The Mummy (2001) Movie Review

Stephen Sommers’ “The Mummy” was so good and (most important of all) so profitable that they not only made a sequel, but they made a prequel out of a minor character. In its truest form, “The Mummy” is an old-fashioned adventure movie, filled with fluff romance, outrageous action sequences, and humor that straddle the line between lowbrow and, well, slightly above lowbrow.

“The Mummy” stars Brendan Fraser as Rick O’Connell, an American who, as the film opens, is part of a French Legion unit that is about to be slaughtered by a secret society of Egyptian warriors. It seems the Legionnaires have found a lost city that is purported to contain vast fortunes as well as the evil corpse of a mummy name Imhotep, a long-dead Egyptian mystic who desires to rule the world. O’Connell survives the slaughter only to be recruited into the services of lovely Evie (Rachel Weisz), a spunky archaeologist and her clumsy brother Jonathan (John Hannah). The trio goes after the lost city using O’Connell as a guide, but that’s when things really start to hit the fan…

To say that “The Mummy” is nothing close to being complex is an understatement. For all of its attempts to interweave a historical and epic-scale story about Imhotep (the mummy in question) and his quest for global domination, the movie’s real storyline is a simple retread of any James Bond movie. Along the way, the mummy decides Evie is the reincarnation of his long lost love, which means O’Connell (who has by now already fallen heads over heels in love with the lovely lady, and vice versa) must get her back, which leads to a final showdown between man and mummy. It ain’t brain surgery, that’s for sure.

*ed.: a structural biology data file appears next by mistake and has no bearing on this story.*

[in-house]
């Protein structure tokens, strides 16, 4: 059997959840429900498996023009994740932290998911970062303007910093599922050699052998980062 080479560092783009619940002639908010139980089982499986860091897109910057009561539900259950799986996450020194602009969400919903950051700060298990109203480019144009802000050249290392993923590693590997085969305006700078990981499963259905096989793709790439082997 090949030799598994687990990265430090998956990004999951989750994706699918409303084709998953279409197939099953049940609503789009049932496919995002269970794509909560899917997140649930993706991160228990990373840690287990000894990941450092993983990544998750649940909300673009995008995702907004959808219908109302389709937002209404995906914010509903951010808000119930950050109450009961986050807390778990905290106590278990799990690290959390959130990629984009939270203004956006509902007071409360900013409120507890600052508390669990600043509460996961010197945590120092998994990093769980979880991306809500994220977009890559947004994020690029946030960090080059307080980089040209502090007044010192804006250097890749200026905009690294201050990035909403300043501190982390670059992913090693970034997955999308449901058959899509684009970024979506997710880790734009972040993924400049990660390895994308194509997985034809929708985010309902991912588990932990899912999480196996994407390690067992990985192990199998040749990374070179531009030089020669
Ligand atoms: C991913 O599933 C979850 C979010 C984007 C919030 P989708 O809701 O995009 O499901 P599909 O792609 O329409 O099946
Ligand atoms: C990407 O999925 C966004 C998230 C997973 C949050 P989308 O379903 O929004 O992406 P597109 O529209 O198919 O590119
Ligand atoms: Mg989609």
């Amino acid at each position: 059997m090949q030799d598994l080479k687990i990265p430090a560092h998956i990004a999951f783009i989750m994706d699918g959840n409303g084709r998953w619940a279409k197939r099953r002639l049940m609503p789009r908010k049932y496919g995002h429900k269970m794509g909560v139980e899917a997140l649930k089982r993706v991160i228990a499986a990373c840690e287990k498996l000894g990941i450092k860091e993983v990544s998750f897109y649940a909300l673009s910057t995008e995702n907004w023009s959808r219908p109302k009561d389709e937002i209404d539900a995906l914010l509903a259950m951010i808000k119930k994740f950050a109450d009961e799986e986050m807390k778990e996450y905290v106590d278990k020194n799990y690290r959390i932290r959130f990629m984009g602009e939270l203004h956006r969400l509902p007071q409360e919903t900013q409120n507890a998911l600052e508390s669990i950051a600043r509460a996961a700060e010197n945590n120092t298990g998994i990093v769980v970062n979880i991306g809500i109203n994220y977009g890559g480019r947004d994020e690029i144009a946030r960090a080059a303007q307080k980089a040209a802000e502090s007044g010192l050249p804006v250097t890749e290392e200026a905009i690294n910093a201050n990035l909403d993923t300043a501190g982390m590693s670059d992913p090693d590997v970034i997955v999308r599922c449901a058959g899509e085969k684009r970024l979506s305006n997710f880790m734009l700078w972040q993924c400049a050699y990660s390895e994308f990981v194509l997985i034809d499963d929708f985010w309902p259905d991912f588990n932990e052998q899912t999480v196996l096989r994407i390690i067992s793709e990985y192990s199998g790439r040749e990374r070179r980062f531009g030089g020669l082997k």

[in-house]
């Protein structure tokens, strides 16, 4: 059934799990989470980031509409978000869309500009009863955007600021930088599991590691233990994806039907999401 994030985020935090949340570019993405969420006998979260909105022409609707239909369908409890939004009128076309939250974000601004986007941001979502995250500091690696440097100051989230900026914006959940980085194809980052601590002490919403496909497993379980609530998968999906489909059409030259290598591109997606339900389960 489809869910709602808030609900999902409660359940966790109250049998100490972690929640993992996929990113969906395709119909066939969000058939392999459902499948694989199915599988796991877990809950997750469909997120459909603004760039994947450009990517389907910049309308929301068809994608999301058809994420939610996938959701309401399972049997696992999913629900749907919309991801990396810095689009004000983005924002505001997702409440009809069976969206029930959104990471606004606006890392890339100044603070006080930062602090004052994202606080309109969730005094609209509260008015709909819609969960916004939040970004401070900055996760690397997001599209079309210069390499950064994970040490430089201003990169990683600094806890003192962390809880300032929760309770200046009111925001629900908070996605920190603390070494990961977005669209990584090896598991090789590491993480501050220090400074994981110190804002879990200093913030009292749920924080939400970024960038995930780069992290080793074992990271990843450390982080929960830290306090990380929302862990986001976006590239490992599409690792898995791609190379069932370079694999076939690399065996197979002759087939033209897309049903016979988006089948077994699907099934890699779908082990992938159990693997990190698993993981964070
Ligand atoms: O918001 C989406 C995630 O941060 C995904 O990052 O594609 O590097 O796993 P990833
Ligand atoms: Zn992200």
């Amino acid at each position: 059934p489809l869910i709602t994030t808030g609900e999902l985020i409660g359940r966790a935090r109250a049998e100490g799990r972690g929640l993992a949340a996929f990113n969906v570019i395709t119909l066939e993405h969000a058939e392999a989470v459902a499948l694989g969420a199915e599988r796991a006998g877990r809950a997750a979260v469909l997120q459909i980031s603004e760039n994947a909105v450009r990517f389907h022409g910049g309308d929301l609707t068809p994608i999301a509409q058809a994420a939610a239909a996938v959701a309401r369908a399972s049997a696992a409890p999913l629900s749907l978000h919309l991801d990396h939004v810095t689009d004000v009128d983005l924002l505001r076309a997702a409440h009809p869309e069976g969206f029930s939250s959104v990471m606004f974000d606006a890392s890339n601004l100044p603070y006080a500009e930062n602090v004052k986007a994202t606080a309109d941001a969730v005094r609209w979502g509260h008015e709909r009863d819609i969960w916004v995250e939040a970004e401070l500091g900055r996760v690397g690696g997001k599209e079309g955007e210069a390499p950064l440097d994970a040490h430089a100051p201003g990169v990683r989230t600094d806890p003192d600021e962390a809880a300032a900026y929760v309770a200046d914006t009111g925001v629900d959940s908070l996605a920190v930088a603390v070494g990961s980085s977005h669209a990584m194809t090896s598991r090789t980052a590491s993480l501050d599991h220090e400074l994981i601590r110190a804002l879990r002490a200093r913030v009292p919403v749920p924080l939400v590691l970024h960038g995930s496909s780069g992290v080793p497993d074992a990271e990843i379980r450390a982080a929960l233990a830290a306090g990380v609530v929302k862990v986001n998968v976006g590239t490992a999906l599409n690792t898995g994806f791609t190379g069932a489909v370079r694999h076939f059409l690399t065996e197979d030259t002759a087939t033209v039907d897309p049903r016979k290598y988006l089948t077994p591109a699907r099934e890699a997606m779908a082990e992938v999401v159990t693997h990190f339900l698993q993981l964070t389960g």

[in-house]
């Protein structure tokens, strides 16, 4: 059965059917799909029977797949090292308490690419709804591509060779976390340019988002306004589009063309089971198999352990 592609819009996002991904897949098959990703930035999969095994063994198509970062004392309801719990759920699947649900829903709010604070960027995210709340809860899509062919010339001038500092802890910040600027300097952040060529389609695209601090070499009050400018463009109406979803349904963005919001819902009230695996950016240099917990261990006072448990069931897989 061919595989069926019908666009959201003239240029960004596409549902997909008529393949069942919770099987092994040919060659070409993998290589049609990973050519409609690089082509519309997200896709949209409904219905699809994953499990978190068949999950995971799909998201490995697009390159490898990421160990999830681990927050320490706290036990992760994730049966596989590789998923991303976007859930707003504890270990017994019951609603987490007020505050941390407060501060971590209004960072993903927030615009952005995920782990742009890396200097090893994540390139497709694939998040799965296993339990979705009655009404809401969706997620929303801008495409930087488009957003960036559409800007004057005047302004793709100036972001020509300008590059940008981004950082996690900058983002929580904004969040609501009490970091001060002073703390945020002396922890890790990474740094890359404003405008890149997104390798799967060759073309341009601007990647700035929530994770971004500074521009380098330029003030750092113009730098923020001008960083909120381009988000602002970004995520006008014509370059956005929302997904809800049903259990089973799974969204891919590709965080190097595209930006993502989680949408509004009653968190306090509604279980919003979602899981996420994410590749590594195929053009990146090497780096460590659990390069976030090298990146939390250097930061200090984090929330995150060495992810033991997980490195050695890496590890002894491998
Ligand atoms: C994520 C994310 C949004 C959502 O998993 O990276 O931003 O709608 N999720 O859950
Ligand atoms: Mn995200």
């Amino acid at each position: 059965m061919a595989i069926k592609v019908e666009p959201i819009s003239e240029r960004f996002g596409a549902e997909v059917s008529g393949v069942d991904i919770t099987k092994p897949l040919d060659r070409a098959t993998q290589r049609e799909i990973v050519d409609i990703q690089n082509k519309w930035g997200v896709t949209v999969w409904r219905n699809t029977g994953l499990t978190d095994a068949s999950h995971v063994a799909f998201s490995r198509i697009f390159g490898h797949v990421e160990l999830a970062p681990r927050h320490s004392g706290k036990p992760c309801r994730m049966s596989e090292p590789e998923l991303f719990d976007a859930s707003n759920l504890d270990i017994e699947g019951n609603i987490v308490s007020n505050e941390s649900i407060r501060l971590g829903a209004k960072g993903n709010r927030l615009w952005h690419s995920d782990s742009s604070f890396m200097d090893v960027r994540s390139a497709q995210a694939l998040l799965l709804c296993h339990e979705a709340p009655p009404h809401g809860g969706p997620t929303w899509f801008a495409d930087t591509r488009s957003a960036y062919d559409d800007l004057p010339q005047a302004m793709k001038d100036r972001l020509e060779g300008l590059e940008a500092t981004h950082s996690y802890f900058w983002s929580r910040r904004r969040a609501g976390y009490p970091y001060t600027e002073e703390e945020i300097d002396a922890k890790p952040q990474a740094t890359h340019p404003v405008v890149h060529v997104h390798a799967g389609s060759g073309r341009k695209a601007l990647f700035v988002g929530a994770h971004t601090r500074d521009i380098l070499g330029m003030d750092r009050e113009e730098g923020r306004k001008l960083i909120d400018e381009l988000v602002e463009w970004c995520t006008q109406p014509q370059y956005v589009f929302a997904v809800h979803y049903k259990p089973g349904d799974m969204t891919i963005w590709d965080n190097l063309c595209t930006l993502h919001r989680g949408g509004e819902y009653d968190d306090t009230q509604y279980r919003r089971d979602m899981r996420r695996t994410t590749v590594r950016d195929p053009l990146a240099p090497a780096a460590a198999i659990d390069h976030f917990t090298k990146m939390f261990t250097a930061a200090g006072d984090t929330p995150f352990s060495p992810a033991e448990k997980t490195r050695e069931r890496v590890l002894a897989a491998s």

What “The Mummy” does well is engineer terrific action set pieces, including (but definitely not limited to) a string of mummy-vs-humans battles, humans-vs-insects battles, and toward the end, humans-vs-a-giant-sandstorm. Oh yes, “The Mummy” is one of those movies where, after having finished watching, you can assuredly say that you won’t be asking for your money back. This is a fun film, filled to the brim with over-the-top comedy and heroics.

Despite the fact that their romance is possible only in the movies, Fraser and Weisz manage to become quite the couple. Both actors are clearly in on the joke and never tries to take the film for anything other a wild period romp through the desert and early 20th century Egypt. Comedy is courtesy of John Hannah, as the less talented sibling, and Kevin J. O’Connor as Beni, a cowardly worm that would betray his mom for a buck.

The one thing “The Mummy” isn’t is scary. There are no scares to be had, unless one counts an army of invading beetles or a mummy in the process of resurrection. I don’t, because these scenes are more likely to induce a reaction of, “Wow, that’s cool” because of the special effects involved. Which is to say the film isn’t scary at all, and calling it anything other than a Fantasy Action Movie is stretching things a bit.

For what it is, “The Mummy” delivers everything it promises. A better time at the movies I haven’t had in a while.

Stephen Sommers (director) / Stephen Sommers, Lloyd Fonvielle, Kevin Jarre (screenplay)
CAST: Brendan Fraser …. Rick O’Connell
Rachel Weisz …. Evie Carnahan
John Hannah …. Jonathan Carnahan
Arnold Vosloo …. Imhotep
Kevin J. O’Connor …. Beni Gabor
Oded Fehr …. Ardeth Bay

Buy The Mummy on DVD